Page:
The phone had a fairly unique design too. Baby Skin white (which is still a weird name), Sandstone Black and replacement shells added even more uniqueness and gave the phone a measure of personalization. It wasn’t without its issues, like the beleaguered invite system, but it was clear how much people wanted this phone once it was revealed it didn’t also have a premium price.
The base model cost $299, with the 64 GB storage option priced at $349. Normally these kinds of prices meant getting something closer to a feature handset than a flagship. It meant users who were okay with sacrificing some of the more specialty features that Samsung or LG phones included could get a premium experience at almost half the price.
Don’t forget that the phone got cut down another $50 too, making it one of the most affordable flagship phones of all time.
So, why are we bringing this up? With the recent leak of a new OnePlus device, we wanted to look back at the company’s original flagship and see where it came from. Also, a couple of pieces came out on Android Authority recently which dive into a problem OnePlus tried to address back in 2015 with the One: rising smartphone prices.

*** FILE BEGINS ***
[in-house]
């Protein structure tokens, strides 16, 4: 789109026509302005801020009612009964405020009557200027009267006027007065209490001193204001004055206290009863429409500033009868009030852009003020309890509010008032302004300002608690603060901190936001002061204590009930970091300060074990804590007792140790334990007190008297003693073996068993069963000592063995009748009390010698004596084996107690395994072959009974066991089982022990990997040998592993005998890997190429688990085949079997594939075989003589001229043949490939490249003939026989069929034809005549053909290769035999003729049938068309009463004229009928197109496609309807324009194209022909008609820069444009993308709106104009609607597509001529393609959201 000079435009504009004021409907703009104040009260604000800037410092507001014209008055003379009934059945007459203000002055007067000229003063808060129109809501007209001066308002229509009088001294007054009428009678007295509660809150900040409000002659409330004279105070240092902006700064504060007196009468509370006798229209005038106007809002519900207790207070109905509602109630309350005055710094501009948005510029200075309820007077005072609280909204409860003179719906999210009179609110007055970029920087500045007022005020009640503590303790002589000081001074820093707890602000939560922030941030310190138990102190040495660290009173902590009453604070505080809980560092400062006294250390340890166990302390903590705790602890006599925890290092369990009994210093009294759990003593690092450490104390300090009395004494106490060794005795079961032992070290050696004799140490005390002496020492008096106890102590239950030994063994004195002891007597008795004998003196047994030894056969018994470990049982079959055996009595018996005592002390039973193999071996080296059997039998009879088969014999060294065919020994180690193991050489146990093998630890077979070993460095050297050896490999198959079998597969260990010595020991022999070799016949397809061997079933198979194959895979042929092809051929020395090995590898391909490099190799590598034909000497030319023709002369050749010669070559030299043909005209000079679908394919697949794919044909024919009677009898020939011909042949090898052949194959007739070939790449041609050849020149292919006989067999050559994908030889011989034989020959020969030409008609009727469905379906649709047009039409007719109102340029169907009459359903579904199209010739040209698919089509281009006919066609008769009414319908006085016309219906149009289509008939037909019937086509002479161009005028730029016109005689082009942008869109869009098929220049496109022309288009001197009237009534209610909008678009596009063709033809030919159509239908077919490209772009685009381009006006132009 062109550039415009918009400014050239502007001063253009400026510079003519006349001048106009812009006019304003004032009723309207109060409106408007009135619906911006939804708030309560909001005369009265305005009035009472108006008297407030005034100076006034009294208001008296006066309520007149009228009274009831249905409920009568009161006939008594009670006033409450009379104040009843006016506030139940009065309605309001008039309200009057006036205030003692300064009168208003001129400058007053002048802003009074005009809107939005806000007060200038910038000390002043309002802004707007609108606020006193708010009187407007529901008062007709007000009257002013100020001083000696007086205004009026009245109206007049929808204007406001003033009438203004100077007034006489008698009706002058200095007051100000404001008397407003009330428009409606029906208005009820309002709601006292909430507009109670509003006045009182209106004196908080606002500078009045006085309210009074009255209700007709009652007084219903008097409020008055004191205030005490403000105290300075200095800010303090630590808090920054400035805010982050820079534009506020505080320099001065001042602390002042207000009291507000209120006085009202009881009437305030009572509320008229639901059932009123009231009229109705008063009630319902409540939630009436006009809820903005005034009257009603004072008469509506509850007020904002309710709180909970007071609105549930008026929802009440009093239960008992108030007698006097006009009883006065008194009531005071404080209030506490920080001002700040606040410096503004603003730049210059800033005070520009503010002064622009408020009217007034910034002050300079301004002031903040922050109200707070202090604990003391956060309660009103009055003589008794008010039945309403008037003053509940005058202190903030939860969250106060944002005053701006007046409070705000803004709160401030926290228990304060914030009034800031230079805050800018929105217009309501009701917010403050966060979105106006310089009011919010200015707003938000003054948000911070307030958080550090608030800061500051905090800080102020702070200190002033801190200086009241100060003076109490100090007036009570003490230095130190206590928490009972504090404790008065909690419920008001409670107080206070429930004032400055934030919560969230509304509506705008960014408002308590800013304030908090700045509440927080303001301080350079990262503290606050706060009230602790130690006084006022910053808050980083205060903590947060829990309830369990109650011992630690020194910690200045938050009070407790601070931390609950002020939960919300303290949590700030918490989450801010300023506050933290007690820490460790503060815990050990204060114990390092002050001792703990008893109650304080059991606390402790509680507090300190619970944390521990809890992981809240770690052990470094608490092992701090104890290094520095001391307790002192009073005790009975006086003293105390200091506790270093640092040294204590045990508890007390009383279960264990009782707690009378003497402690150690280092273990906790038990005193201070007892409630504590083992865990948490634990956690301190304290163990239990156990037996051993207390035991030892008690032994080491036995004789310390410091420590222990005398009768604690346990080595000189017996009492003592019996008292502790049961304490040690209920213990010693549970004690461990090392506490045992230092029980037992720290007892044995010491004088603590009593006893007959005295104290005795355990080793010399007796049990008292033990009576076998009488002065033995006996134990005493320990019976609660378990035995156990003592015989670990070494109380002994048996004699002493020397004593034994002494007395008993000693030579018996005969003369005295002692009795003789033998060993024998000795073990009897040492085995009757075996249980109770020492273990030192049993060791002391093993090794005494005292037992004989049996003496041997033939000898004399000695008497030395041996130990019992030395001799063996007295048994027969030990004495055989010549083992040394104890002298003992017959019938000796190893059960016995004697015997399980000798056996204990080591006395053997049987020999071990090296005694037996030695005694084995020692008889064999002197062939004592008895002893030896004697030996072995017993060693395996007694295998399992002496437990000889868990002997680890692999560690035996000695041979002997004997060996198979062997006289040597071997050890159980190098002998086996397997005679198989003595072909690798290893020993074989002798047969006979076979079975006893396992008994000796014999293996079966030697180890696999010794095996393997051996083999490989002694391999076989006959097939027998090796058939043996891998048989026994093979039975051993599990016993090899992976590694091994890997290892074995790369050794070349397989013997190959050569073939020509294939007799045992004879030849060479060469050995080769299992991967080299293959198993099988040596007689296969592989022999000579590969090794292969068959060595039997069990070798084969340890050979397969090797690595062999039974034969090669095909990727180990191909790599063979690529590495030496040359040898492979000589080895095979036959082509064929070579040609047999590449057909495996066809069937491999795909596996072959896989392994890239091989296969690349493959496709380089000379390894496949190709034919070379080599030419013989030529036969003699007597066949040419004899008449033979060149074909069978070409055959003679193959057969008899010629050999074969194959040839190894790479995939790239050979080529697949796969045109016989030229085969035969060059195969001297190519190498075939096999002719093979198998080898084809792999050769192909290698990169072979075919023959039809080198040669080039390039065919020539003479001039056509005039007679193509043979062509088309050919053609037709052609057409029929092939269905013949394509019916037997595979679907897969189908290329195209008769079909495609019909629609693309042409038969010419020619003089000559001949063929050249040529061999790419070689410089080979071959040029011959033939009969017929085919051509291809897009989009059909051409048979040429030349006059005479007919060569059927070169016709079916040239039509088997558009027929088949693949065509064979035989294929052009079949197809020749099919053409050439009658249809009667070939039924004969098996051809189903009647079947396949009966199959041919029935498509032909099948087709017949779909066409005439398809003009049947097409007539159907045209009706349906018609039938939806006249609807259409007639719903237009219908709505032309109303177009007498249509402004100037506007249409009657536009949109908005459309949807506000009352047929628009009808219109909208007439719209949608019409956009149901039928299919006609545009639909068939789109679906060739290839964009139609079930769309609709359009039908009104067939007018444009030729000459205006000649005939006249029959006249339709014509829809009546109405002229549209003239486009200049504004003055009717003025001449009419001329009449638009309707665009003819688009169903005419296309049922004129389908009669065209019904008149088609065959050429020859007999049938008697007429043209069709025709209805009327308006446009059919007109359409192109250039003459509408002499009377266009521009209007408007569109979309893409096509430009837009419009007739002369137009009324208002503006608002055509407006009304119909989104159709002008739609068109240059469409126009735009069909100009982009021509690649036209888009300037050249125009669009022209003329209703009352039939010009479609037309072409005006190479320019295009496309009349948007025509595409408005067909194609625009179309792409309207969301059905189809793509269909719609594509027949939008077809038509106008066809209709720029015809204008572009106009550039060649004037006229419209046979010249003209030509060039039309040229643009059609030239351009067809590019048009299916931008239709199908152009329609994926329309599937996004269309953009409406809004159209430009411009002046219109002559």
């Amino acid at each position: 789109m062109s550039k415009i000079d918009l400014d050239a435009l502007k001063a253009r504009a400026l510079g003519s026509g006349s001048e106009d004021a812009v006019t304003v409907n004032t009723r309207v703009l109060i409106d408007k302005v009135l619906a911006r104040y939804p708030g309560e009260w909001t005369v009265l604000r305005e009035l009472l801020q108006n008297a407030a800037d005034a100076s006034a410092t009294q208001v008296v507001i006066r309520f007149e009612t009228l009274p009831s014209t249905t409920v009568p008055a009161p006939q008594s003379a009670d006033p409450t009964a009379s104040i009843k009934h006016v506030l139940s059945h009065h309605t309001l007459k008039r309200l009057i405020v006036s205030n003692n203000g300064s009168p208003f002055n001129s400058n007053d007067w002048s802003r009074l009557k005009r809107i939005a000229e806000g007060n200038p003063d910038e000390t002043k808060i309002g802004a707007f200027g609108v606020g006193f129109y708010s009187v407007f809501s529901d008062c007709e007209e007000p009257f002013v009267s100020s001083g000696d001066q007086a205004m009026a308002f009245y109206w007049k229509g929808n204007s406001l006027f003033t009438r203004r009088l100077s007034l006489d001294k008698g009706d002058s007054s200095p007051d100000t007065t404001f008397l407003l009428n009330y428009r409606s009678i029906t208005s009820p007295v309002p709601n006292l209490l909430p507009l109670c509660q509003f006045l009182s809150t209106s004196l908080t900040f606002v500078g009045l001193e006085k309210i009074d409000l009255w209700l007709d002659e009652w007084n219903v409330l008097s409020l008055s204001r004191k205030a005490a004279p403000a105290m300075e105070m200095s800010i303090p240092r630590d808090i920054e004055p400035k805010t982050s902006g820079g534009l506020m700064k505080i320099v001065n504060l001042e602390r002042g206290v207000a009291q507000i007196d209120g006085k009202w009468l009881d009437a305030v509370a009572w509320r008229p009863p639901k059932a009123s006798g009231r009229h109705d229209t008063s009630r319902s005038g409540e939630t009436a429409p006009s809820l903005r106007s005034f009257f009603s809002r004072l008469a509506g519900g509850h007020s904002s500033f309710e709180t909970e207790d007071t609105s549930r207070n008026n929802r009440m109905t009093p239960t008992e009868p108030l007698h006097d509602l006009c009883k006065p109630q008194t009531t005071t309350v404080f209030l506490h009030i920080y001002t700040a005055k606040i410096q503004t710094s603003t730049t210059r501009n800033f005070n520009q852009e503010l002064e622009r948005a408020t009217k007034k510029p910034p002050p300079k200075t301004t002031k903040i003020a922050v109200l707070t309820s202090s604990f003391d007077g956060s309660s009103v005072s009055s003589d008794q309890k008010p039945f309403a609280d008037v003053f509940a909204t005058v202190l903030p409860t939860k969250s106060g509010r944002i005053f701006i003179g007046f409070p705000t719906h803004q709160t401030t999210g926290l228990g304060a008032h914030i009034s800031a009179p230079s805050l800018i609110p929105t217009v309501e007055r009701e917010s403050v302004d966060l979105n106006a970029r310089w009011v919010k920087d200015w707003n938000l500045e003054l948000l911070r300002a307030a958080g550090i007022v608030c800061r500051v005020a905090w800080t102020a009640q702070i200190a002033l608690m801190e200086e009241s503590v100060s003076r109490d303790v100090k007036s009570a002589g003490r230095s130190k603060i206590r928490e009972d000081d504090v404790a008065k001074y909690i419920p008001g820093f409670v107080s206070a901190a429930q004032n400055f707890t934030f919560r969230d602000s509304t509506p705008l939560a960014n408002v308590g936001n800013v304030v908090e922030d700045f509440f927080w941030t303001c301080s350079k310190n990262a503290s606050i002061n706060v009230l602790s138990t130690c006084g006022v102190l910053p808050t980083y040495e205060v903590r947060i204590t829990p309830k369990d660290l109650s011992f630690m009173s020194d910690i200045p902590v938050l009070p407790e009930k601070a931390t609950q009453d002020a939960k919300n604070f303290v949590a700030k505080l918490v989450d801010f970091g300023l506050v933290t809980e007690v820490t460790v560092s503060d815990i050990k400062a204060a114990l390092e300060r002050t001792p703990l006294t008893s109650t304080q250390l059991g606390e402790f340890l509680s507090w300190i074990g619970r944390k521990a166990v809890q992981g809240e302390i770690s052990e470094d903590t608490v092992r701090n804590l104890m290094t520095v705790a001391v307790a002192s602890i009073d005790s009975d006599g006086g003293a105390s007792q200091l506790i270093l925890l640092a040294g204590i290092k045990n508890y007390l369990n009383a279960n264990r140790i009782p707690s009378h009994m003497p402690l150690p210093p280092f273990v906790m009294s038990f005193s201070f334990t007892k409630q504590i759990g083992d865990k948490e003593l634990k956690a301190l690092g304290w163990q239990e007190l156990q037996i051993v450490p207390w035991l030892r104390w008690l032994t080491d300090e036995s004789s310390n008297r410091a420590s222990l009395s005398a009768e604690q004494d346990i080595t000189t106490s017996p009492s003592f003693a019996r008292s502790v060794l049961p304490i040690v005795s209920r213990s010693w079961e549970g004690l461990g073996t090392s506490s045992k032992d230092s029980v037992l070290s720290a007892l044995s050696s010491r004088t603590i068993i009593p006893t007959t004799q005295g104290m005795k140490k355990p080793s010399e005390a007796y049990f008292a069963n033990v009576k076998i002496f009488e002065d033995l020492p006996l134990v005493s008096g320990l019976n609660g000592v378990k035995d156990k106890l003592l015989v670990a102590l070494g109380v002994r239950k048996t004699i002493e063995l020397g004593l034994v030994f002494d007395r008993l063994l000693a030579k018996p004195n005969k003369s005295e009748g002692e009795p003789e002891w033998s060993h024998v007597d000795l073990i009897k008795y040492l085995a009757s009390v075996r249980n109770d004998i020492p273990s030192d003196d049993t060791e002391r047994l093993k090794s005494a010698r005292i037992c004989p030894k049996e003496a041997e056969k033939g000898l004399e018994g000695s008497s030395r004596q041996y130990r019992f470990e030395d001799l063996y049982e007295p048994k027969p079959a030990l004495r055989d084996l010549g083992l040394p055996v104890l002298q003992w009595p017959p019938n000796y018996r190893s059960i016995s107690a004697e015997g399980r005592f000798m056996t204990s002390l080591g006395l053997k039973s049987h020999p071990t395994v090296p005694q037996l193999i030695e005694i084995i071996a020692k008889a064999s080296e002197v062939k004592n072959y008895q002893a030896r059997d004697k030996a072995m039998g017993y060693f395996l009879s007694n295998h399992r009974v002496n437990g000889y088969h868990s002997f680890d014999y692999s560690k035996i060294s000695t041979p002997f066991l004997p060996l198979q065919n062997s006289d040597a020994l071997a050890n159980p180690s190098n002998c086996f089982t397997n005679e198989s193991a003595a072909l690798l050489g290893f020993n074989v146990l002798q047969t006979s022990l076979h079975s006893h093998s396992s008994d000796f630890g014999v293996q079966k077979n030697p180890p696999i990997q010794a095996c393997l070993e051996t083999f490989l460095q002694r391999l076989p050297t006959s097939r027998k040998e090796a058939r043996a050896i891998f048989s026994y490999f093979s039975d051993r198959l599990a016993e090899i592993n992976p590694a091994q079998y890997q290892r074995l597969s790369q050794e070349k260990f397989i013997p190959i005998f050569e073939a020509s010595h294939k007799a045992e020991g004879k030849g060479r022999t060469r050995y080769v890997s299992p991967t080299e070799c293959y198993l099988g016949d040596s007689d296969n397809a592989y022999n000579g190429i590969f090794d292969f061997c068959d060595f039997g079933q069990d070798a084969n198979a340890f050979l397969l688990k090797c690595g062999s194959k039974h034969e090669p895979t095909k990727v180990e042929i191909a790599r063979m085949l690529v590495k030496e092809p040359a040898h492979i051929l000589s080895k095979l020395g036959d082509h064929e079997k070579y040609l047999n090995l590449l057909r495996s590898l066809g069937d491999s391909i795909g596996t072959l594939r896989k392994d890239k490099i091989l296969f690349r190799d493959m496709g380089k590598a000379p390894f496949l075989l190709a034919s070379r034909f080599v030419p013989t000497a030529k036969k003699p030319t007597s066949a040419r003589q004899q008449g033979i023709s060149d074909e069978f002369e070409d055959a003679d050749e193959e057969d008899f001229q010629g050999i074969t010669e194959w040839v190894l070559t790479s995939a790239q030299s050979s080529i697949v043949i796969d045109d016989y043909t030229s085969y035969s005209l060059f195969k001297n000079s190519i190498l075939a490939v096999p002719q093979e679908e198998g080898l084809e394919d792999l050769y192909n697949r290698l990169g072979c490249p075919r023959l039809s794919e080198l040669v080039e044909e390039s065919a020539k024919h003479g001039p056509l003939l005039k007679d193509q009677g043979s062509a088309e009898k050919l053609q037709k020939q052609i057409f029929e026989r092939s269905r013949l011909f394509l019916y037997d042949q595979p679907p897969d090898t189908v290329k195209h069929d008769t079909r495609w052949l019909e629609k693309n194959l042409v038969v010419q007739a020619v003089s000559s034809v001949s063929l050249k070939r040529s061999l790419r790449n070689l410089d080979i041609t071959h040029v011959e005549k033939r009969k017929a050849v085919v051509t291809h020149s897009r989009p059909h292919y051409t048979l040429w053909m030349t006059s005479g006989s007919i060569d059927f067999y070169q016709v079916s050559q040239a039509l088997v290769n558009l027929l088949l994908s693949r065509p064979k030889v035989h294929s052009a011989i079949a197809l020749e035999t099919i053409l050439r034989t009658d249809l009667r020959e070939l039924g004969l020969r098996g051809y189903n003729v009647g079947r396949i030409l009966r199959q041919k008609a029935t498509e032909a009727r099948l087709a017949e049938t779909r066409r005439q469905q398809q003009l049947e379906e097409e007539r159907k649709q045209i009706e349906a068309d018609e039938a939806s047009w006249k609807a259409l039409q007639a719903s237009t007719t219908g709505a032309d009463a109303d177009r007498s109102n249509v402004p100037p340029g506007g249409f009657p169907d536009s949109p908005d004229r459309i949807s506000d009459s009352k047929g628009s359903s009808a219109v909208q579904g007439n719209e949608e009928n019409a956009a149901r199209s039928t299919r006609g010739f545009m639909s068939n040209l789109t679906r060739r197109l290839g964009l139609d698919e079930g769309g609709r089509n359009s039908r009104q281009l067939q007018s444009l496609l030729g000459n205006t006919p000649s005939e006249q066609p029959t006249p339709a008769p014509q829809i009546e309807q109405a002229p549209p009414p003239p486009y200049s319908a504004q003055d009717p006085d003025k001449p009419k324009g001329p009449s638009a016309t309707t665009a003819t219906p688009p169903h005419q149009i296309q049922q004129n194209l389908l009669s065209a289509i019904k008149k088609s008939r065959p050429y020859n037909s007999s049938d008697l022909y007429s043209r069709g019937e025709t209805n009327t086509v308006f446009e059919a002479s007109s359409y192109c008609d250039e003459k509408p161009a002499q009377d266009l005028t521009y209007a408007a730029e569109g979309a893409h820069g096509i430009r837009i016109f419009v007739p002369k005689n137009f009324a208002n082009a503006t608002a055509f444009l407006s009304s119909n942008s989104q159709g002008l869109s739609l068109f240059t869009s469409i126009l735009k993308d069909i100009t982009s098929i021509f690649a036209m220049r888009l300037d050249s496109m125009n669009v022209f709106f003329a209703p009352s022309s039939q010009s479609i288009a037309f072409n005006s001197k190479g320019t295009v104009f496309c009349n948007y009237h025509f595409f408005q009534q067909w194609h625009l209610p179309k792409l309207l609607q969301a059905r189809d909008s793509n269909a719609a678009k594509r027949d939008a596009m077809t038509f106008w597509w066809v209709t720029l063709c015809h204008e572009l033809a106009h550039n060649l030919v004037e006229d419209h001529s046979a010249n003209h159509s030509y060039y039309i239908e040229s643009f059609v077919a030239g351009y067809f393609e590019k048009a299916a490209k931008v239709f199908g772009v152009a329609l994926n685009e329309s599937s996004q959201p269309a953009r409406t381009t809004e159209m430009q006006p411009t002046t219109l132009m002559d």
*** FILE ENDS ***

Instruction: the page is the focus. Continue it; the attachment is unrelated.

The average smartphone price has gone up by 7% in the past year. That doesn’t sound like a lot, but remember the ‘average’ price is lowered by the midrange and the lower end markets. In just the flagship market, we’ve seen prices get close to (or even surpass) the $1000 mark with phones like the iPhone X and Samsung Galaxy Note 8. While it can be argued from both of those companies that there are additional features which justify the prices, it’s still a lot of money.